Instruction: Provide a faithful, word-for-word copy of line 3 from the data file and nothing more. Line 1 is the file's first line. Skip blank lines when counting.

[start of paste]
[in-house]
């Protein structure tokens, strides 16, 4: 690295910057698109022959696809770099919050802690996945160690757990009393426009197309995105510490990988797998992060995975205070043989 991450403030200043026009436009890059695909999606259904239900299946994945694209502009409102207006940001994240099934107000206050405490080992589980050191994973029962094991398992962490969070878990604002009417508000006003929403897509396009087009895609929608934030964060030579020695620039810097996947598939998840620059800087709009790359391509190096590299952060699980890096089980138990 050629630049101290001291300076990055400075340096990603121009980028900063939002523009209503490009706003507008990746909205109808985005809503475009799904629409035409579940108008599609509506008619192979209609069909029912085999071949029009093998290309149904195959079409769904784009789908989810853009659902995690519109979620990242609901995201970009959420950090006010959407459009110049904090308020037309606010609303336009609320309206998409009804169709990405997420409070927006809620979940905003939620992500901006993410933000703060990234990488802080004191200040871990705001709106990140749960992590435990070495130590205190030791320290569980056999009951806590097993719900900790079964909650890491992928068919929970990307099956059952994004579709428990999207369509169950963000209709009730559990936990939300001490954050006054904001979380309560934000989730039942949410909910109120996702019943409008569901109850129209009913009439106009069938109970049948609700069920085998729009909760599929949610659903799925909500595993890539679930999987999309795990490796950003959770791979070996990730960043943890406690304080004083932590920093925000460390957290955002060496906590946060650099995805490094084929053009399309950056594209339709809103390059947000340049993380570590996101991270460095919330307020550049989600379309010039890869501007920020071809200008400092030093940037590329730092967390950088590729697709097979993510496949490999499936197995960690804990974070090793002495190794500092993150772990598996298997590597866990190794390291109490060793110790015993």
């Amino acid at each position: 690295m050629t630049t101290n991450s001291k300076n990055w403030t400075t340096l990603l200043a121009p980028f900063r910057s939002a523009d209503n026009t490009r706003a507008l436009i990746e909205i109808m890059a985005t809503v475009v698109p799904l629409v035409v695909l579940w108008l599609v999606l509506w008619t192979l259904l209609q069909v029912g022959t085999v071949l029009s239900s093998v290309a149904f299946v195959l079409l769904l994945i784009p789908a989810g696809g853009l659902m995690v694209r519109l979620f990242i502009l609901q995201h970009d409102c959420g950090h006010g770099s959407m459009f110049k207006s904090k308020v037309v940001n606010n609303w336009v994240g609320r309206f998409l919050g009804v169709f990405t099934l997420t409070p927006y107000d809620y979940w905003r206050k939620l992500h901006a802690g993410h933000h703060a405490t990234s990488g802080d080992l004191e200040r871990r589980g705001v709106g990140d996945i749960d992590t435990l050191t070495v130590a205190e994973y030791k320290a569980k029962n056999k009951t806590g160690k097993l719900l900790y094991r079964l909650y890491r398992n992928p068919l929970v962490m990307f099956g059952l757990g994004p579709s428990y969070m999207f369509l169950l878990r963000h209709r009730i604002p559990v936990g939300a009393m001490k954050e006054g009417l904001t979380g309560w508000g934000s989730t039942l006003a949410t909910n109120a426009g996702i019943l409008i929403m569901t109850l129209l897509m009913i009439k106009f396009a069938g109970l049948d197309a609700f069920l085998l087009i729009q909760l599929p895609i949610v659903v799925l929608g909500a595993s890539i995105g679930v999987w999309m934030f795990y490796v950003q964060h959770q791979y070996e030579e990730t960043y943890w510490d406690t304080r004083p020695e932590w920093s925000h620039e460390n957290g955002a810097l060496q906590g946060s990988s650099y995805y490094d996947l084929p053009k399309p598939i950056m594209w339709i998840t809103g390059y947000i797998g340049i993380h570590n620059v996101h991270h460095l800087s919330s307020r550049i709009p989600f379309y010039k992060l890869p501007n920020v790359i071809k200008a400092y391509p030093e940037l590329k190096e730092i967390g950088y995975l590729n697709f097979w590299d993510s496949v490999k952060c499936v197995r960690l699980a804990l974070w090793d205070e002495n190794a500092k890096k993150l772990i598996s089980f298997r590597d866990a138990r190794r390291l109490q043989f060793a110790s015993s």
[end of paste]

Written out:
């Amino acid at each position: 690295m050629t630049t101290n991450s001291k300076n990055w403030t400075t340096l990603l200043a121009p980028f900063r910057s939002a523009d209503n026009t490009r706003a507008l436009i990746e909205i109808m890059a985005t809503v475009v698109p799904l629409v035409v695909l579940w108008l599609v999606l509506w008619t192979l259904l209609q069909v029912g022959t085999v071949l029009s239900s093998v290309a149904f299946v195959l079409l769904l994945i784009p789908a989810g696809g853009l659902m995690v694209r519109l979620f990242i502009l609901q995201h970009d409102c959420g950090h006010g770099s959407m459009f110049k207006s904090k308020v037309v940001n606010n609303w336009v994240g609320r309206f998409l919050g009804v169709f990405t099934l997420t409070p927006y107000d809620y979940w905003r206050k939620l992500h901006a802690g993410h933000h703060a405490t990234s990488g802080d080992l004191e200040r871990r589980g705001v709106g990140d996945i749960d992590t435990l050191t070495v130590a205190e994973y030791k320290a569980k029962n056999k009951t806590g160690k097993l719900l900790y094991r079964l909650y890491r398992n992928p068919l929970v962490m990307f099956g059952l757990g994004p579709s428990y969070m999207f369509l169950l878990r963000h209709r009730i604002p559990v936990g939300a009393m001490k954050e006054g009417l904001t979380g309560w508000g934000s989730t039942l006003a949410t909910n109120a426009g996702i019943l409008i929403m569901t109850l129209l897509m009913i009439k106009f396009a069938g109970l049948d197309a609700f069920l085998l087009i729009q909760l599929p895609i949610v659903v799925l929608g909500a595993s890539i995105g679930v999987w999309m934030f795990y490796v950003q964060h959770q791979y070996e030579e990730t960043y943890w510490d406690t304080r004083p020695e932590w920093s925000h620039e460390n957290g955002a810097l060496q906590g946060s990988s650099y995805y490094d996947l084929p053009k399309p598939i950056m594209w339709i998840t809103g390059y947000i797998g340049i993380h570590n620059v996101h991270h460095l800087s919330s307020r550049i709009p989600f379309y010039k992060l890869p501007n920020v790359i071809k200008a400092y391509p030093e940037l590329k190096e730092i967390g950088y995975l590729n697709f097979w590299d993510s496949v490999k952060c499936v197995r960690l699980a804990l974070w090793d205070e002495n190794a500092k890096k993150l772990i598996s089980f298997r590597d866990a138990r190794r390291l109490q043989f060793a110790s015993s």